Tag Archives: raid

RAIDS in Oahu, Hawaii!

Yesterday, 43 migrants were arrested in O’ahu, Hawaii. Immigration and Customs Enforcement agents raided Oasis Apartments, a complex in Waipahu.

Those arrested worked for an agricultural company called The Farms. All of those arrested were Mexican migrants.

So, Chertoff, shall we build a wall around Hawaii now?

Postville, Indian Guest Workers: Victims of Abuse treated like Criminals

Yesterday, New American Media posted an article that sheds some light on how the government is shifting their immigration policy towards and criminalizing immigrants.

Historically, immigrants who are victims of abuse or trafficking have been granted protective visas by the government – a policy that reflects the compassion and humanity our country was founded upon. However, amidst the current trend of fear and criminalization of immigrants, that compassion and humanity has been all but forgotten…

The article is lengthy, but well worth the read – click here to read the full post.


First-hand Account of Injustice in Postville

Earlier today the folks at FIRM had the opportunity to talk to Shuya Ohno, the community director at the Massachusetts Immigrant and Refugee Advocacy Coalition. Ohno was in Postville, Iowa the day of the dramatic ICE raid on the Agriprocessor meat packing plant.

His account of the details is horrific. Ohno, who was also present during last years raids in New Bedford, Massachusetts , said he thought he knew what to expect from an ICE raid. But what he saw, he could have never anticipated.

Ohno describes the scene of the raid as the:

Worst institutionalization of injustice and racism I’ve ever seen in my life. It was hard to believe this was happening in America.

Ohno goes on to say that the majority of the close to 400 people arrested during the raid were Guatemalan, and were from that country’s indigenous population. The indigenous people of Guatemala have been hit especially hard by a repressive government, guerilla warfare (during a Civil War that only ended in 1996) and gang violence. Many of the workers arrested in Iowa fled to the United States to escape the violent and desperate conditions of their homeland.

These were hard-working people, full of hope for a better future and striving towards the “American Dream”. But most of the people arrested in the May 12th raid had come face-to-face with the dark side of that dream.

Ohno describes workers as young as 16 who cut cows in half through the night, using highly dangerous equipment. He describes the abismal wages, the 15 hour shifts and the various allegations of abuse on the job. Workers have reported being beaten, blindfolded, threatened at gunpoint and even stabbed with meat hooks.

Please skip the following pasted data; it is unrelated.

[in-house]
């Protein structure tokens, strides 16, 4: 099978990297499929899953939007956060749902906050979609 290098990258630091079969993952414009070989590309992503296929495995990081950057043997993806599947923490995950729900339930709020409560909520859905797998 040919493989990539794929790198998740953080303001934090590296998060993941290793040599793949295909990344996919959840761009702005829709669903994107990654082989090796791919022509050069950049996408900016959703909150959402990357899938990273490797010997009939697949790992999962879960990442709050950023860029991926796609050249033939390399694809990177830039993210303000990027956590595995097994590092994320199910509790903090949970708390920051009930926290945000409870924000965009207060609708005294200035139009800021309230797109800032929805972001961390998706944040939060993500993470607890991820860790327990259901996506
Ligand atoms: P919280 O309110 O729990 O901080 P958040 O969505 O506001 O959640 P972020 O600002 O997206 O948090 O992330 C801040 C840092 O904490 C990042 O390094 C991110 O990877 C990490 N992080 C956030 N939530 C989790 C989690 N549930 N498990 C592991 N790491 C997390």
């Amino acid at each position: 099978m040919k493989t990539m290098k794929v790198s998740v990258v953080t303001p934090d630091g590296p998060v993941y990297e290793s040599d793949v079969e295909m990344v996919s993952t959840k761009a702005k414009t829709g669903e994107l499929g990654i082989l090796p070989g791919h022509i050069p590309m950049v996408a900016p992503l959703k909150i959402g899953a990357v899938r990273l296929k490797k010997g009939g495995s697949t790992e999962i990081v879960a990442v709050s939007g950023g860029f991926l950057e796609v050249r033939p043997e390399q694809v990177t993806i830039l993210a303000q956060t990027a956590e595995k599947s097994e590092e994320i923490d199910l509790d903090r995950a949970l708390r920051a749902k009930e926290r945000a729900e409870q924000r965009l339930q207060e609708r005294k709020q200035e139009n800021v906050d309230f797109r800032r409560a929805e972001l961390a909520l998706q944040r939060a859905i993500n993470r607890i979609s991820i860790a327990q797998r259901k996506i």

But when ICE came to town, who suffered? Better said, who continued to suffer? Who continued to be exploited? Here’s a hint – its not the owners of the Agriprocessor plant (who by all accounts had cultivated a culture of near slave labor in this small heartland town).

Ohno goes on to say that, unlike the New Bedford raids, the raid in Postville denied the workers due process of the law. In the legal battle following the New Bedford raids, immigrants could appeal to the court for a hearing to qualify for asylum or they could be deported for violation of civil immigration law.

However, Ohno says, the game has changed. ICE has begun to operate by trying those arrested during raids under federal criminal law. The majority are accused of identity fraud. Ohno is quick to point out that identity fraud is the appropriating of another person’s identity with the intention of stealing money and/or assets from that person, not working to keep food on the table, support your family and pay taxes under that identity.

The most chilling point Ohno makes is that after the New Bedford raids (where half of the 361 workers arrested were deported), at least two of the workers who were deported died upon returning to their native country. These deaths were the direct result of deportation. However, at that time ICE was still prosecuting under civil law, so one woman was able to prove her status as an asylee. Because of her right to due process, she proved, in front of a judge, that her life would be in immediate danger if she were to be deported.

None of the workers from Postville have that chance. Because of the federal criminal charge of identity fraud, these workers are afforded no due process under the law and have absolutely no agency to make their voices heard.

As Ohno said, he can “only imagine with 400 people, how many of those deported will die.”

Ohno noted that, regardless of how powerless you might feel in the face of this extreme injustice, there are ways to help.

  1. Donate money to the families affected by the raid. There are still families, including women and children, who are left behind to fend for themselves. Help them put food on the table. You can send money to St. Bridget’s Hispanic Ministry, PO Box 369. Postville, IA 52162..
  2. Call your congressman, call your governor, call your state representative. Heck, call the Prez himself. Let them know that you want an end to the inhumane and un-American raids!
  3. Talk about it. Talk to your friends, your family, your co-workers. Talk to whoever will listen. This is an ugly issue, but we must face it. The first step is to create a dialogue. SPEAK OUT!

You can click here to listen to the entire interview with Shuya Ohno.